A strange series of mass deaths among gray whales in the northeastern Pacific Ocean may finally have an explanation, with scientists linking Arctic sea ice levels to the major die-off events.
Three mortality events have struck gray whales (Eschrichtius robustus) living off the coast of North America since the 1980s, reducing the population by 15% to 25% each time, according to a new study. In total, more than 2,000 gray whales are known to have died. The first mass die-off took place between 1987 and 1989 and was the largest in magnitude, killing at least 700 whales. Reporting structures and survey efforts only expanded in the 1990s, however, meaning the number of strandings associated with this mortality event could be an underestimate, according to the study. The second took place between 1999 and 2000, killing 651 whales.
The latest die-off began in 2019 and saw more than 70 gray whales wash up dead in just six months. It is ongoing and — as of Sept. 26, 2023 — a total of 688 whales have died. What caused each of the events was unclear.
“These are extreme population swings that we did not expect to see in a large, long-lived species like gray whales,” study lead author Joshua Stewart, an assistant professor at Oregon State University’s Marine Mammal Institute, said in a statement.
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Commercial whaling until the mid-20th century drove the population of North Pacific gray whales to near-extinction, but it has since bounced back and currently numbers around 14,500 individuals, according to the statement. Scientists previously thought this successful recovery meant the whales were dying off periodically as their numbers exceeded what their habitat and prey could provide for.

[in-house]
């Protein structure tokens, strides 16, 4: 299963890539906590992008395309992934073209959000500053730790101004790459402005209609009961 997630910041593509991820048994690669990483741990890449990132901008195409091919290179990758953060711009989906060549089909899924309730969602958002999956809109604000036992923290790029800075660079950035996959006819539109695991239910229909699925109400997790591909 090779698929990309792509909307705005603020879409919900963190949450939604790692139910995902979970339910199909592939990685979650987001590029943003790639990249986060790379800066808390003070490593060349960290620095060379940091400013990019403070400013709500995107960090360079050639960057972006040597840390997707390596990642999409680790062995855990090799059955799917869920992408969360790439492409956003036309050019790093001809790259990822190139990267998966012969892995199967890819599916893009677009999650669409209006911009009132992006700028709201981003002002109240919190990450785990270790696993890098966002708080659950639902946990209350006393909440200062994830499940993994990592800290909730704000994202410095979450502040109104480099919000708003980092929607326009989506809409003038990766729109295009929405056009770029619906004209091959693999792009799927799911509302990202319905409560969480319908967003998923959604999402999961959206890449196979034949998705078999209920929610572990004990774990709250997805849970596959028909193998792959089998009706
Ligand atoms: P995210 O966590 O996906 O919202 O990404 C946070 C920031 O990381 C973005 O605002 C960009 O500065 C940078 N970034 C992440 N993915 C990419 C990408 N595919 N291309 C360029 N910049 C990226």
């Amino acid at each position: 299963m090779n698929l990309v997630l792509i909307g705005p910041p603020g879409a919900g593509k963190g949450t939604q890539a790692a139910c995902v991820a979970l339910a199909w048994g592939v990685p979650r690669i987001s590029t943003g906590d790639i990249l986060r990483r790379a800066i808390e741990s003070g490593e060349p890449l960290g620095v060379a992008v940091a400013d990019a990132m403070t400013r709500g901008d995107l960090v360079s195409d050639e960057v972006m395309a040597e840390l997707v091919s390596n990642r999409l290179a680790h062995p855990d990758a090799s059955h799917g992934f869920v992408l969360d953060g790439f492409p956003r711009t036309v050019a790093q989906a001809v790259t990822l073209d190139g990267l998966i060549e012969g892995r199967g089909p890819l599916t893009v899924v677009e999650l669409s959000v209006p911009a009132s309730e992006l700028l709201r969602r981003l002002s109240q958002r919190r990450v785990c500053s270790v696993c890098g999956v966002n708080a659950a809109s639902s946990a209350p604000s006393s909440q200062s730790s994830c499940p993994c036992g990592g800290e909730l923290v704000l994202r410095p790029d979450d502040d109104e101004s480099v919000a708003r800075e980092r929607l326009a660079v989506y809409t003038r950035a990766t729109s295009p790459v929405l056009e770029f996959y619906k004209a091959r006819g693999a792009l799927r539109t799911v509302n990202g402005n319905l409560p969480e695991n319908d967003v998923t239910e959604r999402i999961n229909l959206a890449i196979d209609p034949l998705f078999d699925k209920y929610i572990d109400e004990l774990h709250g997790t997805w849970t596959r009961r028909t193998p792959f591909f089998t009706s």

But changing conditions and fluctuating sea ice levels in the Arctic may better explain what the National Oceanic and Atmospheric Administration (NOAA) termed “unusual mortality events,” according to the new study, published Oct. 12 in the journal Science.
Sea ice cover and the amount of food available for gray whales may dictate how the population fares. Higher-than-usual ice cover in some years may block passage to the Bering and Chukchi seas, where the whales spend the summer months feasting on fatty crustaceans before migrating southward again. “When the availability of their prey in the Arctic is low and the whales cannot reach their feeding areas because of sea ice, the gray whale population experiences rapid and major shocks,” Stewart said.
Gray whales quickly rebounded from the first two mortality events. But the most recent die-off is ongoing since 2019 and has cast us into “uncharted territory,” Stewart said.
Unlike the two previous events, a historic loss of Arctic sea ice could be to blame for the latest gray whale die-off. That’s because sea ice hosts a carpet of algae on its underside, which decays and showers the seabed with food for bottom-dwellers, including the whales’ preferred crustaceans.
“With less ice, you get less algae, which is worse for the gray whale prey,” Stewart said. Melting sea ice also frees up passage for strong currents that sweep away the sediment and leaves bottom-dwelling crustaceans and other creatures homeless. “All of these factors are converging to reduce the quality and availability of the food [gray whales] rely on,” he said.
Climate change might be the reason this mortality event is dragging on for longer than the previous two, Stewart said. “What we’re seeing is much more of a bumpy ride in response to highly variable and rapidly changing ocean conditions,” he said.
While climate change could mean there is less food for gray whales, it probably won’t put the northeastern Pacific population at risk of extinction, Stewart said. But “an Arctic Ocean that has warmed significantly may not be able to support 25,000 gray whales like it has in the recent past,” he added.